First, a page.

Trans Fat Bans Tied to Fewer Heart Attacks and Strokes

Laws that restrict adding trans fats to foods have had immediate beneficial effects on heart health, new research has found. The Food and Drug Administration plans to restrict the use of trans fats in foods nationwide in 2018, but between 2007 and 2011, some counties in New York State, but not others, banned trans fatty acids in restaurants, bakeries, soup kitchens, park concessions and other public places where food is served. In a natural experiment to test the effect of the ban, researchers compared nine counties with trans fat restrictions to eight that had none. Cardiovascular disease has been declining nationwide in recent years, but the decline was even steeper in counties where trans fats were banned. Three years after restrictions were imposed,...

Brain Cell Therapy “promising” for Parkinson’s Disease

SPL Scientists believe they have found a way to treat and perhaps reverse Parkinson’s disease, by making replacement cells to mend the damaged brain.  They say human brain cells can be coaxed to take over the job of the ones that are destroyed in Parkinson’s.  Tests in mice with Parkinson-like symptoms showed that the therapy appeared to ease the condition.  Many more studies are needed before similar tests can begin in people. Experts say the research published in Nature Biotechnology is hugely promising, although at a very early stage. The scientists still have to check if the treatment is safe, and whether the converted cells, which started out in life as astrocytes, can truly function like the dopamine-producing neurons...

Dying Man Noel Conway Can Fight Right-to-die Law

  Noel Conway was diagnosed with motor neurone disease in 2014 A terminally ill man has won the right to bring a High Court challenge over the law on assisted dying. Noel Conway, 67, asked the Court of Appeal to overturn a decision that prevented a judicial review over the blanket ban on providing a person with assistance to die. The retired college lecturer, who has motor neurone disease, is not expected to live for more than 12 more months. Mr Conway, from Shrewsbury, was diagnosed with the disease in 2014. More updates on this and other stories in Shropshire Mr Conway, who lives with his wife and son, used to enjoy climbing, skiing, walking and cycling, but is now dependent on a ventilator overnight, requires a wheelchair and needs help to dress and...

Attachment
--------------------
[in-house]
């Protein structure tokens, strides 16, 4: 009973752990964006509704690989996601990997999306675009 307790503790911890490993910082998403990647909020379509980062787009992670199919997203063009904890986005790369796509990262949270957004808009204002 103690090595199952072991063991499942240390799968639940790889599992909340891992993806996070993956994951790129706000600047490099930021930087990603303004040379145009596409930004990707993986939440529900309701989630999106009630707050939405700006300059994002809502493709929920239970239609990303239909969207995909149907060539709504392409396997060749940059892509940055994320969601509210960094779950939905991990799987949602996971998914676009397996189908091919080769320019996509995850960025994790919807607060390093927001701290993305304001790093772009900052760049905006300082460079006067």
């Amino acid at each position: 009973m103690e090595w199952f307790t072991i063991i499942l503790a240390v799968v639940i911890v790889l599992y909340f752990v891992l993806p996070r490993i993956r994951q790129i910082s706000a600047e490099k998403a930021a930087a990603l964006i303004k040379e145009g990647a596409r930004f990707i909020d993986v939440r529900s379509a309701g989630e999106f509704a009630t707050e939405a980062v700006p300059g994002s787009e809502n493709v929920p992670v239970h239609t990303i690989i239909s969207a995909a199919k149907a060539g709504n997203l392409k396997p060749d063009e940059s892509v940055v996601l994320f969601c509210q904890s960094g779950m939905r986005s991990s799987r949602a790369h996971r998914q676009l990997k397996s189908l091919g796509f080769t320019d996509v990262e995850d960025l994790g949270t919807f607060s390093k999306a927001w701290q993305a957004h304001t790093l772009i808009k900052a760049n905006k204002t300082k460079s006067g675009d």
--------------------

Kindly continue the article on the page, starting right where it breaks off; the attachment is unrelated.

Healthiest Hearts in the World Found

  The healthiest hearts in the world have been found in the Tsimane people in the forests of Bolivia, say researchers. Barely any Tsimane had signs of clogged up arteries – even well into old age – a study in the Lancet showed. “It’s an incredible population” with radically different diets and ways of living, said the researchers. They admit the rest of the world cannot revert to a hunter-gathering and early farming existence, but said there were lessons for all of us. Tsimane? Tsimane is pronounced “chee-may-nay”. There are around 16,000 Tsimane who hunt, fish and farm on the Maniqui River in the Amazon rainforest in the Bolivian lowlands. Their way of life has similarities to human civilisation thousands of...

How to Find Clinical Trials for Experimental Cancer Treatments

Sung Yoo has gastric cancer. He signed up for an experimental cancer treatment with the help of the Queens Cancer Center. CreditJoshua Bright for The New York Times  Who might benefit from a clinical trial for an experimental cancertreatment? A common misperception is that such trials are strictly for patients who have reached the end of the road and have no more hope of being helped by standard treatments. “But it’s not last-ditch,” said Dina G. Lansey, the assistant director for diversity and inclusion in clinical research at the Johns Hopkins Kimmel Cancer Center. New forms of immunotherapy are being tested in many types of cancer, and not just at late stages. Doctors should head off the misunderstanding by routinely mentioning...

The Cost Can Be Debated, but Meals on Wheels Gets Results

Meals on Wheels has been delivering food to older people in the United States since the 1950s. Last year it served 2.4 million people. This week, after President Trump released his budget proposal, a furor erupted over the program’s future and effectiveness. Let’s look at the evidence. Mr. Trump’s budget proposes big cuts to discretionary spending. In a news conference on Thursday, his budget director, Mick Mulvaney, defended cuts to the Community Development Block Grant program by arguing that it was “just not showing any results.” (Some states give a portion of that block grant money to Meals on Wheels.) “We can’t spend money on programs just because they sound good,” Mr. Mulvaney said. “And Meals on Wheels sounds great —...